19. Effects of coal mining, forestry, and road construction on southern Appalachian stream invertebrates and habitats.

    PubMed

    Gangloff, Michael M; Perkins, Michael; Blum, Peter W; Walker, Craig

    2015-03-01

    Coal has been extracted via surface and sub-surface mining for decades throughout the Appalachian Mountains. New interest in ridge-top mining has raised concerns about possible waterway impacts. We examined effects of forestry, mining, and road construction-based disturbance on physico-chemistry and macroinvertebrate communities in east-central Tennessee headwater streams. Although 11 of 30 sites failed Tennessee's biocriteria scoring system, invertebrate richness was moderately high and we did not find significant differences in any water chemistry or habitat parameters between sites with passing and failing scores. However, conductivity and dissolved solid concentrations appeared elevated in the majority of study streams. Principal components (PCs) analysis indicated that six PCs accounted for ~77 % of among-site habitat variability. One PC associated with dissolved oxygen and specific conductance explained the second highest proportion of among-site variability after catchment area. Specific conductance was not correlated with catchment area but was strongly correlated with mining activity. Composition and success of multivariate models using habitat PCs to predict macroinvertebrate metrics was highly variable. PC scores associated with water chemistry and substrate composition were most frequently included in significant models. These results suggest that impacts of historical and current coal mining remain a source of water quality and macroinvertebrate community impairment in this region, but effects are subtle. Our results suggest that surface mining may have chronic and system-wide effects on habitat conditions and invertebrate communities in Cumberland Plateau streams.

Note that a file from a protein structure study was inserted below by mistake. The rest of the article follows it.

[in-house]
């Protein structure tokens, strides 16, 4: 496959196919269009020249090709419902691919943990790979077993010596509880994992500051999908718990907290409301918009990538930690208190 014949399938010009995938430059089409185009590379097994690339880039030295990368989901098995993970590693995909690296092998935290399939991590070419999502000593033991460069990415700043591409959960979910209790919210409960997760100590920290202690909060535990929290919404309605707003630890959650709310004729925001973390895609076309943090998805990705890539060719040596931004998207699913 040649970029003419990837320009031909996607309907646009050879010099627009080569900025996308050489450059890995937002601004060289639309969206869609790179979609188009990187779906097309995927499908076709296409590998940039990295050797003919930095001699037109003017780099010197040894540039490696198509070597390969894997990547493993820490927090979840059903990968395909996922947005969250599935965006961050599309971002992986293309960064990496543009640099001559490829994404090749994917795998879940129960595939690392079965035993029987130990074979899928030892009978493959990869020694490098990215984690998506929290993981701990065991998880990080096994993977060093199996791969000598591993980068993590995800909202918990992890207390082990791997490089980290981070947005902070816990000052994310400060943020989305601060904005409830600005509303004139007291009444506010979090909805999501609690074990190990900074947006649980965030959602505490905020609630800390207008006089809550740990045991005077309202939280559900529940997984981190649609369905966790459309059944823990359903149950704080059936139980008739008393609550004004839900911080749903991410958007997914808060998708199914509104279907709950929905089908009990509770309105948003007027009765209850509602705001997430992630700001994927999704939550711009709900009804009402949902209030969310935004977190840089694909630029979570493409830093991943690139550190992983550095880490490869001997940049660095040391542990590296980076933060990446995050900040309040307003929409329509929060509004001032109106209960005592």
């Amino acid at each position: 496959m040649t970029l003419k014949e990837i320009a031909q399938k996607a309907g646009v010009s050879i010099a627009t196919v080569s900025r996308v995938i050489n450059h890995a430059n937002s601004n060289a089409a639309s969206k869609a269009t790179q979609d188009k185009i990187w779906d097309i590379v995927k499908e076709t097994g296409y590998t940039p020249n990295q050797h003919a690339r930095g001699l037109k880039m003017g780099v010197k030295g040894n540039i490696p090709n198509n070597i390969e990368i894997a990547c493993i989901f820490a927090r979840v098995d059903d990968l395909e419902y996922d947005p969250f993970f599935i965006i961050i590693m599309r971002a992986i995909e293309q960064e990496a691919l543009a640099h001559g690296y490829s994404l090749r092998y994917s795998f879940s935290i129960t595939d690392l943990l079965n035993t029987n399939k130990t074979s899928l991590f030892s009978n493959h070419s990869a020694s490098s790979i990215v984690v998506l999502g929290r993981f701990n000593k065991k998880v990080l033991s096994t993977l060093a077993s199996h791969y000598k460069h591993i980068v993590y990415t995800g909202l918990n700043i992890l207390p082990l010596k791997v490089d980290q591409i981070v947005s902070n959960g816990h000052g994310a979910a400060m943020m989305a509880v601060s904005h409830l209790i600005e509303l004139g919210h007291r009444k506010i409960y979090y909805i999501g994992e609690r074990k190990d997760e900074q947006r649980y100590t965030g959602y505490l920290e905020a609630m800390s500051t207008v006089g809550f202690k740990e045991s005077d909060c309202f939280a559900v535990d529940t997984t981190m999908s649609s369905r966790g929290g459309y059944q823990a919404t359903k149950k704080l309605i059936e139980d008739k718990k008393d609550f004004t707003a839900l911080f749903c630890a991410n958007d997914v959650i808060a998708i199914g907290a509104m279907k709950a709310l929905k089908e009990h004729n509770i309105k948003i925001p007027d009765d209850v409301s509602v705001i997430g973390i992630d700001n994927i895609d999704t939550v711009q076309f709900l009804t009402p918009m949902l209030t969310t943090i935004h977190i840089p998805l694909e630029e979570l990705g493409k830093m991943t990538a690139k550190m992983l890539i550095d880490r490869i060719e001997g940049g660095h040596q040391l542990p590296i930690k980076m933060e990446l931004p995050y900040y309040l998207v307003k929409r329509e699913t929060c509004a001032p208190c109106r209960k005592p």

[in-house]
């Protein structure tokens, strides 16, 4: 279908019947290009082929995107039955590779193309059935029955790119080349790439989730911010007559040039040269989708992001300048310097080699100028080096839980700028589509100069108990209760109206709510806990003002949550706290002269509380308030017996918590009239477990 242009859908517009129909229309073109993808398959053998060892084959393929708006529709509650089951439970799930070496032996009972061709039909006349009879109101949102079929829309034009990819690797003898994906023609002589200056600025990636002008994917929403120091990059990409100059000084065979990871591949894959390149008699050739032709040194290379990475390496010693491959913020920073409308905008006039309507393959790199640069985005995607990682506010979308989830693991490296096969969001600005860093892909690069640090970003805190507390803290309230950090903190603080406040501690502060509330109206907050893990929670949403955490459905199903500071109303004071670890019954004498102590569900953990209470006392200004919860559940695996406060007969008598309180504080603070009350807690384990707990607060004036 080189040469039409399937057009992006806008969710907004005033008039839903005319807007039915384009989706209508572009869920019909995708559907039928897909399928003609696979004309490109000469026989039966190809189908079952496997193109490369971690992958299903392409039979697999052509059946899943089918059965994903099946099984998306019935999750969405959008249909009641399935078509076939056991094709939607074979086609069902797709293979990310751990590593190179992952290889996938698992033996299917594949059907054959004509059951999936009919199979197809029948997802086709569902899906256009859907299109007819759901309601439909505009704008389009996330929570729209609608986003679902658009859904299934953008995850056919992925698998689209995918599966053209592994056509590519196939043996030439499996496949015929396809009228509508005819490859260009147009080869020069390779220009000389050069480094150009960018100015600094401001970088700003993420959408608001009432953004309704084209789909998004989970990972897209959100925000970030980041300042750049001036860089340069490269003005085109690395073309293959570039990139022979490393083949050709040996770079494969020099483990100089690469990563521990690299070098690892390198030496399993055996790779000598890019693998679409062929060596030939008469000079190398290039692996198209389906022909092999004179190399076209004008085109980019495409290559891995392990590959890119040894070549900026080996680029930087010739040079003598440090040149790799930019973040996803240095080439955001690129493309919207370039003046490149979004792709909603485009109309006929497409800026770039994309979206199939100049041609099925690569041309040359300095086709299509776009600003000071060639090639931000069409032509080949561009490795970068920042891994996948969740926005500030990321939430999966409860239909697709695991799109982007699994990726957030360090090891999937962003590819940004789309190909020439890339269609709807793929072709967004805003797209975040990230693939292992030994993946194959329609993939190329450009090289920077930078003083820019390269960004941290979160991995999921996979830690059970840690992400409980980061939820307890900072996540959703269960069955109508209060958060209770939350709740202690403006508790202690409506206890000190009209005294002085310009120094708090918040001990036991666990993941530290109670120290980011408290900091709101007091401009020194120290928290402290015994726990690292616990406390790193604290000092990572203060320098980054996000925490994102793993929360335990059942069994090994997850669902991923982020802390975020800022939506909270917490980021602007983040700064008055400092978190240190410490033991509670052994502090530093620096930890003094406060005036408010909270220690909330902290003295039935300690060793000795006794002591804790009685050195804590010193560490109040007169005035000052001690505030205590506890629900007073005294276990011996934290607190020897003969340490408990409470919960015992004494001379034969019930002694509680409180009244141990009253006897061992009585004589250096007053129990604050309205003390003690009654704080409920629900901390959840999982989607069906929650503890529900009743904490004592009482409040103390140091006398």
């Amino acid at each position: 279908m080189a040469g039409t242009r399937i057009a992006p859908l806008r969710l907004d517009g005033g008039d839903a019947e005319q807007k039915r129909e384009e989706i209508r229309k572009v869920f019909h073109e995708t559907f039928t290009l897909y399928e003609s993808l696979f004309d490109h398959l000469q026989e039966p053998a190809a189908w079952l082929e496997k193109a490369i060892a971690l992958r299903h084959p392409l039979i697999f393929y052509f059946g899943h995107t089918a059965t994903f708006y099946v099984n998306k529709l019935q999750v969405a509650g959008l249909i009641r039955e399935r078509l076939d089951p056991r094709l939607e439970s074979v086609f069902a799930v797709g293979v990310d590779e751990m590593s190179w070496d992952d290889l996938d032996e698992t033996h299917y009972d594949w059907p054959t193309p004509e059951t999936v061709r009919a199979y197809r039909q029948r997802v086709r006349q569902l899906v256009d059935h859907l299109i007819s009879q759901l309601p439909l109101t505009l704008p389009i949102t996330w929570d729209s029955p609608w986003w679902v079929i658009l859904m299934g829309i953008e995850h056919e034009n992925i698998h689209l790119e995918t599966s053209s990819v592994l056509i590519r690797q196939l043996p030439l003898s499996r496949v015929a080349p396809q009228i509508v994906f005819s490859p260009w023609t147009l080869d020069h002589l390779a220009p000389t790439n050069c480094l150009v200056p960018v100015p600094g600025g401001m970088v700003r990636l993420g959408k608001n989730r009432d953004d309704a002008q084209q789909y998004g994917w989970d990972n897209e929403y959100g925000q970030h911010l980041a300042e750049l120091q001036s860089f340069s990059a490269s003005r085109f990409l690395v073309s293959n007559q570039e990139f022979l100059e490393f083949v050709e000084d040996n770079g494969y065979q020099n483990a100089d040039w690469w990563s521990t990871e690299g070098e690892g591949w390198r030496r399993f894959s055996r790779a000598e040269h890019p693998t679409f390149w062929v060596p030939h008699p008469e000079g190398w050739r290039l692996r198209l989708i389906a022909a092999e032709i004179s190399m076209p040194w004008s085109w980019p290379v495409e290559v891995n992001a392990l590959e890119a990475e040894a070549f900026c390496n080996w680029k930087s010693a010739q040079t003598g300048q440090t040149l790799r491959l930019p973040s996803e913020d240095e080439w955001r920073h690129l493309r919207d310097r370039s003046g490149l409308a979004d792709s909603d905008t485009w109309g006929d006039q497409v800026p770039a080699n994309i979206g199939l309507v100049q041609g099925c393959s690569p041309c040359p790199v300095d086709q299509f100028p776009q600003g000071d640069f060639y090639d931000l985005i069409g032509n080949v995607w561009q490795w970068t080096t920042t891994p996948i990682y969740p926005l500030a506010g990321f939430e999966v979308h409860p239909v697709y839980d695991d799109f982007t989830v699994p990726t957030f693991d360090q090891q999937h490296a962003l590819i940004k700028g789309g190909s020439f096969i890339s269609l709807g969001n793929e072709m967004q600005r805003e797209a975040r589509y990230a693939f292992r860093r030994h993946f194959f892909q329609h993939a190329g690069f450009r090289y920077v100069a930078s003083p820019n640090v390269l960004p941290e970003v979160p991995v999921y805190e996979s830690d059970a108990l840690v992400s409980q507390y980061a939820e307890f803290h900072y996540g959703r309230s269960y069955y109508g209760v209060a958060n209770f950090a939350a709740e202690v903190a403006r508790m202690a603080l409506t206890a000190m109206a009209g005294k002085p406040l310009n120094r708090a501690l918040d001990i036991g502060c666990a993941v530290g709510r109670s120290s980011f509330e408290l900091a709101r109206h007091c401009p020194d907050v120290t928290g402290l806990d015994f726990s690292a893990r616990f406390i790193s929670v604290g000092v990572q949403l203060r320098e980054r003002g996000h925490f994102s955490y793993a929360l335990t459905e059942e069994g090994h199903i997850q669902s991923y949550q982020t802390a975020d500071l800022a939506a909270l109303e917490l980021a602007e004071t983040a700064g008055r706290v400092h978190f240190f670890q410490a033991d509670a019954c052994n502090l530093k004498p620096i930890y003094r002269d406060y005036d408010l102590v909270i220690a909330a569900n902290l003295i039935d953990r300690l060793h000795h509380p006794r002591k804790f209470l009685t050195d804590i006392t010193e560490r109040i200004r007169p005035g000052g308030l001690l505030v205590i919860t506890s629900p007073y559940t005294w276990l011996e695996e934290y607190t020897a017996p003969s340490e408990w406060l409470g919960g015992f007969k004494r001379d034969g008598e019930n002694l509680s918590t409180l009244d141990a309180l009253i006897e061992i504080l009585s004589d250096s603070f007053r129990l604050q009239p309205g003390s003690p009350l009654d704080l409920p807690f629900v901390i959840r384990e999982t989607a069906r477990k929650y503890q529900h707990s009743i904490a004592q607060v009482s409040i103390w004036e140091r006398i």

20. The dangers of heterogeneous network computing: heterogeneous networks considered harmful

    SciTech Connect

    Demmel, J.; Stanley, K.; Dongarra, J.; Hammarling, S.; Osstrouchov, S.

    1996-12-31

    This report addresses the issue of writing reliable numerical software for networks of heterogeneous computers. Much software has been written for distributed memory parallel computers and in principal such software could readily be ported to networks of machines, such as a collection of workstations connected by Ethernet, but if such a network is not homogeneous there are special challenges that need to be addressed. The symptoms can range from erroneous results returned without warning to deadlock. Some of the problems are straightforward to solve, but for others the solutions are not so obvious and indeed in some cases, such as the method of bisection which we shall discuss in the report, we have not yet decided upon a satisfactory solution that does not incur an unacceptable overhead. Making software robust on heterogeneous systems often requires additional communication. In this report we describe and illustrate the problems and, where possible, suggest solutions so that others may be aware of the potential pitfalls and either avoid them or, if that is not possible, ensure that their software is not used on heterogeneous networks.

  1. Hydraulic mining method

    DOEpatents

    Huffman, Lester H.; Knoke, Gerald S.

    1985-08-20